Triple bombing in Baghdad deadliest in months
The blasts took place in Azamiyah – once a hotbed of Sunni-Shiite violence – and may have been an attempt to reignite sectarian conflict.
At least 31 people were killed in a triple bomb attack in Baghdad on Monday. This is the latest incident in a series of attacks marking a surge in violence in the Iraqi capital. The attacks occurred in Baghdad’s Azamiyah neighborhood, a former hotbed of sectarian violence that has been relatively peaceful in recent months.Skip to next paragraph
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The first bomb damaged a bus carrying school girls, the AP reported.
Police said the first explosion damaged a minibus carrying young girls to school....
Abbas Fadhil said he was working in a nearby restaurant that was damaged in the blasts.
"I rushed to the site and saw several girl students trapped in a bus and screaming for help. We took the girls outside the bus and rushed them to the hospitals," he said.
Associated Press Television News video showed the minibus pocked with shrapnel marks with the floor soaked in blood. Girls' shoes were scattered about amid the wreckage.
The exact death toll resulting from the blasts has yet to be ascertained, the AP also reported, as “police officials giving the toll were unclear how many died in each blast.”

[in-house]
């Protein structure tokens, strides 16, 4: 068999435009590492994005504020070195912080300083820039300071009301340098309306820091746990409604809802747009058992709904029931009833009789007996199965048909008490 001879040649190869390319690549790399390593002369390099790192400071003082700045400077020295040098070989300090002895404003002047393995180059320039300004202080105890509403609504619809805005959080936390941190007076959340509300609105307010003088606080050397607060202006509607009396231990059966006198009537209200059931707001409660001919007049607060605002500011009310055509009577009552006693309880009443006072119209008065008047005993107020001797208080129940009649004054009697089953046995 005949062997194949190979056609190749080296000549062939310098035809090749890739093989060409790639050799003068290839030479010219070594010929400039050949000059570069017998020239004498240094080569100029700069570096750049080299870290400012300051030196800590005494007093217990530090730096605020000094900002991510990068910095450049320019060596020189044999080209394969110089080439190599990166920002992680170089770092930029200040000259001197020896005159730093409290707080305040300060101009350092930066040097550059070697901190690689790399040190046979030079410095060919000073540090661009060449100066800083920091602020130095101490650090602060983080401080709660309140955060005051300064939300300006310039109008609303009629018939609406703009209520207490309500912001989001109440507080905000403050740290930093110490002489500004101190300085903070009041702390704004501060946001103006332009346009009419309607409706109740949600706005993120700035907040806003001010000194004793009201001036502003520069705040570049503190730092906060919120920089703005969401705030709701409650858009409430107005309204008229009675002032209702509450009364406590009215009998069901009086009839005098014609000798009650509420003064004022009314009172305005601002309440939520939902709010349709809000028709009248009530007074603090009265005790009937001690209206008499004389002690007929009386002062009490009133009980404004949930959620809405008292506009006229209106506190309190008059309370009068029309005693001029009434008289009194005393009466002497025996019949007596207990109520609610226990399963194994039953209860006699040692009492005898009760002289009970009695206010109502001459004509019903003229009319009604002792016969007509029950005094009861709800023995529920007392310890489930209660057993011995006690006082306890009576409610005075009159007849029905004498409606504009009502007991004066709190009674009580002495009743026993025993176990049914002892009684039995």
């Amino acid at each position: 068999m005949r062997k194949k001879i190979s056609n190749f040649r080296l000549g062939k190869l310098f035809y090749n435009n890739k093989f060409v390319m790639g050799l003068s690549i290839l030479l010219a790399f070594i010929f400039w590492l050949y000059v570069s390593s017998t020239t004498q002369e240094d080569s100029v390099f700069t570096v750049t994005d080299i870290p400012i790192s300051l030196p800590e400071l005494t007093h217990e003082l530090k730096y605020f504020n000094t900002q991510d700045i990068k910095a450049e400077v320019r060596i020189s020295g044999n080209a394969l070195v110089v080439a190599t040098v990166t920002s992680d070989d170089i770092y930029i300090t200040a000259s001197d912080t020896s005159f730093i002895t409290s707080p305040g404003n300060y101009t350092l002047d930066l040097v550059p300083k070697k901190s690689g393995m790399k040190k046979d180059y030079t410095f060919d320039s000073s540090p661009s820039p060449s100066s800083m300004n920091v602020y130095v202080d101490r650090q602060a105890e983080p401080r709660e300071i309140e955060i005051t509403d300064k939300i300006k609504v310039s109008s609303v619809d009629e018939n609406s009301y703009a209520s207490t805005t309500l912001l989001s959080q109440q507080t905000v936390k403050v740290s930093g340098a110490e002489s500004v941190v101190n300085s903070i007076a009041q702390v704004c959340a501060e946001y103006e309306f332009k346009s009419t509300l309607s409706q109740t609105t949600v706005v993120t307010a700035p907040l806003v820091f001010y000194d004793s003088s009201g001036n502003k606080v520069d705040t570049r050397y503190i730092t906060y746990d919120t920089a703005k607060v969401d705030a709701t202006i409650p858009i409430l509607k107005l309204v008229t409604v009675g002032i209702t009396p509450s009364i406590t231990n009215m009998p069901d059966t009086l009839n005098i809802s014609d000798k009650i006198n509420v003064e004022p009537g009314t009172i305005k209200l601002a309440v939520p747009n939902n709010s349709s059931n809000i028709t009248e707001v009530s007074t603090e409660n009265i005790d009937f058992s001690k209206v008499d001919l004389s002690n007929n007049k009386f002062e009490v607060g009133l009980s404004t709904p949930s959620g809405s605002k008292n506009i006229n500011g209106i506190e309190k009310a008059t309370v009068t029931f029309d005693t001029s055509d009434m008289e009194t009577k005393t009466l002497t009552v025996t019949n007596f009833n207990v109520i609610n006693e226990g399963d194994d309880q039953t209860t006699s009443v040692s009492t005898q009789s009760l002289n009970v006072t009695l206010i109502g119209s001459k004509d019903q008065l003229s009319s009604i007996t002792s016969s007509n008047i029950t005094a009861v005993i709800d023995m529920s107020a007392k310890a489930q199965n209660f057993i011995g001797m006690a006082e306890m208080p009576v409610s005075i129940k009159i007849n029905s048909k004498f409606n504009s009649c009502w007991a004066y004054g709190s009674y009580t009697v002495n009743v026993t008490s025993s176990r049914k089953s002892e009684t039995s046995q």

According to the AP, twin blasts occurred “during the morning rush hour in the Kasrah section of Azamiyah neighborhood in the northern part of the Iraqi capital.” After that a suicide bomber “blew himself up among police and civilians who rushed to help the wounded,” Reuters reported.
Both the timing and location of the bomb attacks are significant. Recently, Baghdad residents have noticed an increase in attacks during rush hour traffic, United Press International reported in October.
Baghdad residents told the Iraqi daily Azzaman they are seeing a correlation between commute times and the security situation as U.S. and Iraqi forces sealed several areas in the wake of a series of suicide car bombings.
"There is a direct link between traffic jams and security," said one commuter. "Congested streets in Baghdad are an indication of an upsurge in insecurity."